The big question on every employer’s mind these days is “how will my employees and my business be affected starting Jan. 1, 2014, when the majority of provisions of the Affordable Care Act come into play?”
For small employers, the impact will be nominal. Employers of less than 50 full-time and/or full-time-equivalent employees will not be required to provide health insurance for their employees, and they will not be charged a penalty.
Employers are anxious to know how they will be viewed by Federal law and if they will fall into the large employer category. The number of full-time employees you have will be key in determining if and to what extent an employer may be responsible for penalties under the Affordable Care Act.
A business with 50 or more full-time employees that does not offer adequate health insurance will be required to pay $2,000 per full-time employee. This penalty will not be charged on the first 30 full-time employees.
You may consider reducing work hours for your current full-time employees to bring you below the 50 full-time employee threshold. However, it’s not that easy.
Not only will full-time employees be considered, but also full-time-equivalent employees. So how do you calculate if you’re a large employer?
FTEs for Determining Applicable Large-Employer Status
The number of full-time equivalents (FTEs) for each calendar month in the preceding calendar year would be determined using the following steps:
- Calculate the aggregate number of hours of service (but not more than 120 hours of service for any employee) for all employees who were not full-time employees for that month.
- Divide the total hours of service in step (1) by 120. This is the number of FTEs for the calendar month.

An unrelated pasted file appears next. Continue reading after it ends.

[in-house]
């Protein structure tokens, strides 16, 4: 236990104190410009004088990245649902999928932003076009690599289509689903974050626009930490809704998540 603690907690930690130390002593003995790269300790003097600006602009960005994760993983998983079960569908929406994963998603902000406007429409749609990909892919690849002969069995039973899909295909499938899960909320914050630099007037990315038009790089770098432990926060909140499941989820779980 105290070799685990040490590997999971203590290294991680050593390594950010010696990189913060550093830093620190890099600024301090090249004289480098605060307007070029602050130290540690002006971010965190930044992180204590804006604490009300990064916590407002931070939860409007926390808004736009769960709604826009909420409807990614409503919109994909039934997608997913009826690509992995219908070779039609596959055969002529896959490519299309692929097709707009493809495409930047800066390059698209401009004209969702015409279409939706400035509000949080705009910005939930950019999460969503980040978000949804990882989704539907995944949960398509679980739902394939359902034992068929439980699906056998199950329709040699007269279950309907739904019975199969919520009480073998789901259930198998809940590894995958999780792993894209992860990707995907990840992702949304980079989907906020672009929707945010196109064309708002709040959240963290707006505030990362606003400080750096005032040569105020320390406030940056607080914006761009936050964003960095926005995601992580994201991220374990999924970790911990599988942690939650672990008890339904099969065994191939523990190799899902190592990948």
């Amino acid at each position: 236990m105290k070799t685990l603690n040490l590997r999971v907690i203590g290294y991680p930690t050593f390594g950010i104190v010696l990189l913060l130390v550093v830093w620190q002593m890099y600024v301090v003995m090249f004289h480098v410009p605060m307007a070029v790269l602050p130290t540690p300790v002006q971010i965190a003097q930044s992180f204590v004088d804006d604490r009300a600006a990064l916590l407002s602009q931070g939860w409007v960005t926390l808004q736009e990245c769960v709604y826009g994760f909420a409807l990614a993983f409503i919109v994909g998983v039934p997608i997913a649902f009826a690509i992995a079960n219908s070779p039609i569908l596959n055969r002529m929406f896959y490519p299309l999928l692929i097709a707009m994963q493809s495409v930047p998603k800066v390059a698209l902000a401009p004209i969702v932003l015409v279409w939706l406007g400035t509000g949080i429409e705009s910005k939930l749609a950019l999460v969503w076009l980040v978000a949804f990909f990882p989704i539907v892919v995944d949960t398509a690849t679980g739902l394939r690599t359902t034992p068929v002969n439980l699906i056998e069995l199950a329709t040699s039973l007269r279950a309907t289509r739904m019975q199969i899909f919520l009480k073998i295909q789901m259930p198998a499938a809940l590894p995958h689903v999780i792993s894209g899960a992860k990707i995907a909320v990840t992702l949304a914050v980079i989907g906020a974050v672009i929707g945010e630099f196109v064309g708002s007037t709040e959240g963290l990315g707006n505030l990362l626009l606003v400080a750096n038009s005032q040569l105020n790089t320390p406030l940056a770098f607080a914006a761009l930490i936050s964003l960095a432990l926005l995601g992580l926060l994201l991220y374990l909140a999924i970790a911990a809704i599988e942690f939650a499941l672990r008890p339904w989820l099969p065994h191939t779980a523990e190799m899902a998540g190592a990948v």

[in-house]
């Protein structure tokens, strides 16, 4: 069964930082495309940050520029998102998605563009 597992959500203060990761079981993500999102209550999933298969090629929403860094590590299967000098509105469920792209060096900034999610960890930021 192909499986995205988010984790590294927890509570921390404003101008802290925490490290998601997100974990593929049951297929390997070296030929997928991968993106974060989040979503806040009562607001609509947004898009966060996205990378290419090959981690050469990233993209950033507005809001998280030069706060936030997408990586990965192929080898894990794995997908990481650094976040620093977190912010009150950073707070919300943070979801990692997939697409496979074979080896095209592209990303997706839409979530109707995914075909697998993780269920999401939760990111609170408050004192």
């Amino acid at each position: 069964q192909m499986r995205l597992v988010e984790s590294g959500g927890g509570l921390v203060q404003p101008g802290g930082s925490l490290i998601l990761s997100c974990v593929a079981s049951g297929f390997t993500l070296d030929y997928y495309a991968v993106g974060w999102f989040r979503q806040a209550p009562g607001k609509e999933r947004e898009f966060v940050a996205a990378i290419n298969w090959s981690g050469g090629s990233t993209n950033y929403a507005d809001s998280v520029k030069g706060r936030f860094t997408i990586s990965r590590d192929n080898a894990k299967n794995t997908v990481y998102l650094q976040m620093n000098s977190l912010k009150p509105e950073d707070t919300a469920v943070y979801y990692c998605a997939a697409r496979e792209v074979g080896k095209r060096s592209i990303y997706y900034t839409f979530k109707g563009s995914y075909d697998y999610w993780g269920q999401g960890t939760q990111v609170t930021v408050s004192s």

Calculating the Number of Full-Time Employees
The steps in calculating the number of full-time employees in the preceding calendar year, and thus whether the employer is an applicable large employer for the current calendar year, would be as follows:
- Calculate the number of full-time employees (including seasonal employees) for each calendar month in the preceding calendar year.
- Calculate the number of FTEs (including seasonal employees) for each calendar month in the preceding calendar year (as described above).
- Add the number of full-time employees and FTEs calculated in steps (1) and (2) for each of the 12 months in the preceding calendar year.
- Add up the 12 monthly numbers in step (3) and divide the sum by 12. This is the average number of the employer’s FT employees for the preceding calendar year.
- If the number of FT employees in step (4) is less than 50, the employer is not an applicable large employer for the current calendar year.
As 2014 approaches, BCN Services will be evaluating your employee count and offering guidance in determining if you’re a large or small employer under the Affordable Care Act.
If you have any questions please feel free to contact your Partnership Manager or call 800-891-9911.
Amanda Cline, Partnership Manager